2014 NFL Draft: Highlighting First-Round Prospects with Most to Prove

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2014 NFL Draft: Highlighting First-Round Prospects with Most to Prove
Scott Halleran/Getty Images

Even though the 2014 NFL draft's first round will come to fruition on Thursday night, all we can do is guess where prospects will land based on film and expert analysis.

There will certainly be surprises along the way.

Some prospects have been given solid first-round pedigrees. These players will absolutely go on Day 1 of the draft and will be expected to become major contributors to their respective teams.

With an early selection comes plenty of responsibility.

Players taken at this point of the draft must take on the role of being a face of the franchise—no matter their position. Living up to expectations on and off the field is crucial.

Based on what we currently know about such prospects, let's take a look at which ones have the most to prove after they are selected in the draft's first round this year.

 

Blake Bortles, QB, UCF

Blake Bortles may be this year's most unknown first-round quarterback prospect.

After a stellar 2013 season at UCF, he quickly found himself in the spotlight and became a consensus first-round pick. Plenty of analysts suggested the notion that Bortles may even go first overall to the Houston Texans.

As the draft approaches, it is becoming unlikely he goes with the top selection; however, he is still a bona fide Day 1 pick.

In 2013 with UCF, Borltes completed 67.8 percent of his passes for 3,581 yards, 25 touchdowns and nine interceptions. It was an impressive season, indeed.

Although, upon watching his tape, plenty of changes in his technique are required for NFL success.

Mike Tanier of Sports on Earth summed up Bortles perfectly:

Bortles is just gifted enough to be a success story but just flawed enough to become more kindling in some franchise's bonfire of disappointment. In a draft class that features the mercurial [Johnny] Manziel and vexing [JadeveonClowney, the big-strong-bright-fast kid is somehow the biggest risk on the board. Though if Bortles slides just a bit, the risks diminish, and the rewards become great.

Bortles will be selected by a franchise hoping he can become an instant starter. That may not be an ideal situation for the quarterback as he continues to develop his skill set.

If he's not given the chance to sit and learn under veteran tutelage, Bortles could find himself struggling early in the NFL ranks.

He must prove he's worth a high pick. He must show consistent development and assure his new team that he's the guy going forward.

 

Jadeveon Clowney, DE, South Carolina

We all know Jadeveon Clowney is just an athletic freak of nature.

At 6'5" and 266 pounds, he ran the 40-yard dash in 4.53 seconds at the 2014 NFL Scouting Combine. That's just nuts.

However, how much of his athletic workouts will translate to on-field prowess in the NFL?

After all, we saw a major dip in performance from his 2012 season to his 2013 season. Here's a side-by-side look at his production in each of those two seasons:

Jadeveon Clowney's 2012 and 2013 Statistics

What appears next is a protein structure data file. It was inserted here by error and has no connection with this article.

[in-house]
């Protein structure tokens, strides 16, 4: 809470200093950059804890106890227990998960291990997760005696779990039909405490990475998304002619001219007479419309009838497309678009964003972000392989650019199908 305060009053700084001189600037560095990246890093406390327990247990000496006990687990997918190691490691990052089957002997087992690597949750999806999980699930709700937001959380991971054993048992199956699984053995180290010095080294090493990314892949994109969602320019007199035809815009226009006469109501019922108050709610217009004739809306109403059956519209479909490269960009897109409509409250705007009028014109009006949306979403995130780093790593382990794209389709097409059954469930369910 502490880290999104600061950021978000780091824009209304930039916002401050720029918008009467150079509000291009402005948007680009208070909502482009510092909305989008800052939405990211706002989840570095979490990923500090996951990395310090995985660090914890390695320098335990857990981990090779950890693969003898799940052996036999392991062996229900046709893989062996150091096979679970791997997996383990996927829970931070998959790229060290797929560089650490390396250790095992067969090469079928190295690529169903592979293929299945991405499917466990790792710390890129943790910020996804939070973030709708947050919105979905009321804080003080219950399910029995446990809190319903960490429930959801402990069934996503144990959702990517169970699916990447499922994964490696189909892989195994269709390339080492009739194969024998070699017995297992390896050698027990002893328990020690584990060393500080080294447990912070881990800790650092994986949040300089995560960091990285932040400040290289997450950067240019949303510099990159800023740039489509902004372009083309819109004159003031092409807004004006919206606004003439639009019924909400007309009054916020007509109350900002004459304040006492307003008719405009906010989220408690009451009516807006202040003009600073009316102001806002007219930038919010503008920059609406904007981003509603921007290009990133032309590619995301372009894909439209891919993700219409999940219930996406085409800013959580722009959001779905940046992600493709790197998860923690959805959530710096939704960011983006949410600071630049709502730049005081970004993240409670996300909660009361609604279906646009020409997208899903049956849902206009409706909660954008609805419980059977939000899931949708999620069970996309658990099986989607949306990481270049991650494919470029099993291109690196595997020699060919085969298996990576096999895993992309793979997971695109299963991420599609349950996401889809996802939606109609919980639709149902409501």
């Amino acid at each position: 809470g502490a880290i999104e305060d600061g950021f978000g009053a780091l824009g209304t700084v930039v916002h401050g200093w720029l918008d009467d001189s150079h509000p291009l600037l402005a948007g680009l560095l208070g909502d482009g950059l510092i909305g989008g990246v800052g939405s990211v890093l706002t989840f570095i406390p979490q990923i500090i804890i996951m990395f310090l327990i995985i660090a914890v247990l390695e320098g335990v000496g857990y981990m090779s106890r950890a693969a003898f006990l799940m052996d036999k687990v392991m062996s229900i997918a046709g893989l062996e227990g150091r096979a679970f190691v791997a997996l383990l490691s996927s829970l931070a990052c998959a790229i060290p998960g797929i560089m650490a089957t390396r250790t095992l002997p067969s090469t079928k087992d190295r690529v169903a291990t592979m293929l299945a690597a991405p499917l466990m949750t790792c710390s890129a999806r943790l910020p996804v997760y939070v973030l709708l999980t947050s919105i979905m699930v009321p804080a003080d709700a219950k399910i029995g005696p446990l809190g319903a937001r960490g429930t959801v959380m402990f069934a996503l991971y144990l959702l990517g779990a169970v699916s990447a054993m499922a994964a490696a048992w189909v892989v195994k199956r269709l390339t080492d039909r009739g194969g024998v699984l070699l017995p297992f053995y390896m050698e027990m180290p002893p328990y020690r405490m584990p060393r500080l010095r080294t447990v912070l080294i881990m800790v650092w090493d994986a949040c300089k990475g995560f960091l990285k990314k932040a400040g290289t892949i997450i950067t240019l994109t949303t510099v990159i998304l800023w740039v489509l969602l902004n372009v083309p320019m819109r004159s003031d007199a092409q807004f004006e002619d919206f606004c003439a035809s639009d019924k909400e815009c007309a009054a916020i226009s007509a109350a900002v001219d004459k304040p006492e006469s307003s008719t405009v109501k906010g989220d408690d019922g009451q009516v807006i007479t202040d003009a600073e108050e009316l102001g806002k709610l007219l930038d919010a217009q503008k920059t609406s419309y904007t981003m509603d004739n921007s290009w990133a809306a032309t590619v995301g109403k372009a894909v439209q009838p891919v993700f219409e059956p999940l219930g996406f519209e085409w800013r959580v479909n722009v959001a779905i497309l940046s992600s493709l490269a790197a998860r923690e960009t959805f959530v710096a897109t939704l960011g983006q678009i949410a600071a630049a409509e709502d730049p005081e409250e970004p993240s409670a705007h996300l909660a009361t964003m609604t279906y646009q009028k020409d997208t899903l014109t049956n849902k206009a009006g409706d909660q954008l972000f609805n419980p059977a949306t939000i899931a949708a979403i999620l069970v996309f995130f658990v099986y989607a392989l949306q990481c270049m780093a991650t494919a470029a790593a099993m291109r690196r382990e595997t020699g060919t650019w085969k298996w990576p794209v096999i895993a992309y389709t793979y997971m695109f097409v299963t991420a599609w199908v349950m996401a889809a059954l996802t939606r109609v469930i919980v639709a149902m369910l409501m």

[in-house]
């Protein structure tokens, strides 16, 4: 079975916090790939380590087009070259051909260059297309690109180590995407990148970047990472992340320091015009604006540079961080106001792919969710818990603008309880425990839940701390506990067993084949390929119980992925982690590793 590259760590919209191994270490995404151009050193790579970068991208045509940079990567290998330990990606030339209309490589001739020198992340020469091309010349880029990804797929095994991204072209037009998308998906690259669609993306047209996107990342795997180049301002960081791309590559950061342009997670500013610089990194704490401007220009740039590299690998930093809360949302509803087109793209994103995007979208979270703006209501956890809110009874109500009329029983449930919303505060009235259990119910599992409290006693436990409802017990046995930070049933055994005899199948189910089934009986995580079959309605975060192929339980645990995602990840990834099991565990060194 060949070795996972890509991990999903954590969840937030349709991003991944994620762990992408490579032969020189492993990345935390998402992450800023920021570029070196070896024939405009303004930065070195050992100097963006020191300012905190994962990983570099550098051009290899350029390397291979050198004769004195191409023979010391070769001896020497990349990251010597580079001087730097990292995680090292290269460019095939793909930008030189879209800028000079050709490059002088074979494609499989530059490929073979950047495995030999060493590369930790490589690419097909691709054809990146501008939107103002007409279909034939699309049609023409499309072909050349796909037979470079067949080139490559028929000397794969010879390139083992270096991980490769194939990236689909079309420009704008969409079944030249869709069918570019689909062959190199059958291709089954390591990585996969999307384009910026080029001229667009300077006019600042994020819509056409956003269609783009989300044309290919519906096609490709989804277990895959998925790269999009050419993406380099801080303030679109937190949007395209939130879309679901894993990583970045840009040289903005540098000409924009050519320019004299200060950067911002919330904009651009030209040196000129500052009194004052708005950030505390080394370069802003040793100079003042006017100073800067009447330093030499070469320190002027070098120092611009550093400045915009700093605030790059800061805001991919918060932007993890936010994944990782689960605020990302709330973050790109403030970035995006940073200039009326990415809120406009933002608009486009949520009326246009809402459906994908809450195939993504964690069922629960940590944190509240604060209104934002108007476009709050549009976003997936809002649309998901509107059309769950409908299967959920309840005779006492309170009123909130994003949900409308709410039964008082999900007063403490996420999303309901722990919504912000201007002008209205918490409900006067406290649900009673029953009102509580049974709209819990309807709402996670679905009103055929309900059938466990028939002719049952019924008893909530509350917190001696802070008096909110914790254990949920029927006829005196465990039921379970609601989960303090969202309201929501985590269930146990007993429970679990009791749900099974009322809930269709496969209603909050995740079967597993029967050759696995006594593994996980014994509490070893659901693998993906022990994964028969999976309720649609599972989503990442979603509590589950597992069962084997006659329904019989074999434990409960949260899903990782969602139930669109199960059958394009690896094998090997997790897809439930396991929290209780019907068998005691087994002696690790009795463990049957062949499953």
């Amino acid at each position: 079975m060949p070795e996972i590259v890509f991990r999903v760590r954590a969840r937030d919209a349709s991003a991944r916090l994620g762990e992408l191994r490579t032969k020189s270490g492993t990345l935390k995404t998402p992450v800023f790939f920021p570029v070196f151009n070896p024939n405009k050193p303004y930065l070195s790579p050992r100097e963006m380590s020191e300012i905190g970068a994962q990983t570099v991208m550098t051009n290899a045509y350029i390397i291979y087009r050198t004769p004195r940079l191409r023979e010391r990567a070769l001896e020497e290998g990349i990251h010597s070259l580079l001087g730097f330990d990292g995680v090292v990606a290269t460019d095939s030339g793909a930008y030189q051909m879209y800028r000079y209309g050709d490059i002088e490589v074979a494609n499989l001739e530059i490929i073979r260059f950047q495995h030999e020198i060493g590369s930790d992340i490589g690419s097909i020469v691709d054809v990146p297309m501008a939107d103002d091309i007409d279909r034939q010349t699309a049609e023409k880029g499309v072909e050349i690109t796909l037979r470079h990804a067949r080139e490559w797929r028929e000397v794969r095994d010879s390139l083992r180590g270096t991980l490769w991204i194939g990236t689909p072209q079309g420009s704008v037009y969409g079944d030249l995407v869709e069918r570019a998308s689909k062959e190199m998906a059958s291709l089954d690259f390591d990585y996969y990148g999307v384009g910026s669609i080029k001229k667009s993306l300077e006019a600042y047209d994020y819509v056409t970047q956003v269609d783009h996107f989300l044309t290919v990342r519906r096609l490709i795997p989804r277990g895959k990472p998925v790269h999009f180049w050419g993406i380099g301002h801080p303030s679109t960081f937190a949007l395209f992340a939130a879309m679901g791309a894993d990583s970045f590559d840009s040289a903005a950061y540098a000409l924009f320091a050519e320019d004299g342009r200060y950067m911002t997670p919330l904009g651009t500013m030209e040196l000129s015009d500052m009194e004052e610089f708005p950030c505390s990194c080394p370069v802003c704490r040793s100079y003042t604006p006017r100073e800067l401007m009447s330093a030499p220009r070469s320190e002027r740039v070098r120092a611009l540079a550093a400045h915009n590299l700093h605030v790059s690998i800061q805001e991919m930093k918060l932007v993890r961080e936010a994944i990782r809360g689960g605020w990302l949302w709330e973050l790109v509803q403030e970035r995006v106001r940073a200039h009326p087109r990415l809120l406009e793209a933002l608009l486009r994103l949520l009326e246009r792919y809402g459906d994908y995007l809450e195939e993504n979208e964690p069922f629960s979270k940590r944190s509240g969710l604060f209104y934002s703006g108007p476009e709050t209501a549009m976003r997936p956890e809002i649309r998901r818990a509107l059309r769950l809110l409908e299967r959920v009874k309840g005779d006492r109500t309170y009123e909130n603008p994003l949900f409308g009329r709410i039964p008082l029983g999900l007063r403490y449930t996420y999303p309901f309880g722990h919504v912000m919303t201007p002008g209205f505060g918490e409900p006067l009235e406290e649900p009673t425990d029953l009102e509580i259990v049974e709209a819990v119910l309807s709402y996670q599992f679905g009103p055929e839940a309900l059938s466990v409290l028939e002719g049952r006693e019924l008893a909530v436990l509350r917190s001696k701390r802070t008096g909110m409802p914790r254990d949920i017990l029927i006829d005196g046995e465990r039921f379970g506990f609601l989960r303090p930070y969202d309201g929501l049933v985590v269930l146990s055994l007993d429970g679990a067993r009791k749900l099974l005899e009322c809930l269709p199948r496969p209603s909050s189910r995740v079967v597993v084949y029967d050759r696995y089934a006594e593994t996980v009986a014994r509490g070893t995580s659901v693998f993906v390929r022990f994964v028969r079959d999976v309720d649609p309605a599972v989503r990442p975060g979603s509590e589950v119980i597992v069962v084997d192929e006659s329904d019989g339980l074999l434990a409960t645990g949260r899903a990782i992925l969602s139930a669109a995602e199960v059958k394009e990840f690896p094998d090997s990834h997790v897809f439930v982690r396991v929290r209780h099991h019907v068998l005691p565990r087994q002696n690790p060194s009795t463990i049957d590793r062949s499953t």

Year Tackles Sacks FR FF
2012 54 13 1 3
2013 40 3 0 1

Sports-Reference.com

That's a severe drop-off in production.

So, what happened?

Obviously, after his monster 2012 season, opposing teams began to focus on him in a big way in 2013. He was often double covered and was a constant target of chips from running backs.

Sure, that makes things more difficult; however, the same can be expected against him in the NFL—against far superior competition.

Clowney's motor has been questioned on several occasions. Statements that the defensive end "quits" on the field have run rampant.

It's simple for Clowney to silence doubters. He'll clearly be a top-three pick—and possibly the top-overall selection. When he hits the field in the NFL, he must show endurance, dedication and the willingness to be great.

All of the physical attributes are there. He just needs to produce at a consistent level going forward.

 

Johnny Manziel, QB, Texas A&M

Undoubtedly, you've heard Johnny Manziel referred to as "the draft's most polarizing prospect" more than once. 

That's with good reason.

He's certainly an exhilarating player to watch on the field, as he has a knack of creating yards when none seem available. That makes him an intriguing prospect for any quarterback-needy team.

His off-the-field antics have also been heavily documented—there's no need to go into that here.

However, Manziel has shown a vastly improved, mature attitude throughout the draft process. He's impressed more than one NFL team with his willingness to succeed and desire to become the face of a franchise.

In a time of year when smoke screens are everywhere, Manziel must simply prove his new attitude isn't one of his own.

Manziel needs to certify himself as a team leader from Day 1. He must come into training camp with the mentality that his new team is his team. He must act as a leader for fellow rookies and gain the trust of veterans.

The former Texas A&M standout is still considered a bit of a risk by some analysts; however, if Manziel can come in with a great attitude—and maintain it through adversity—his doubters will be silenced quickly.

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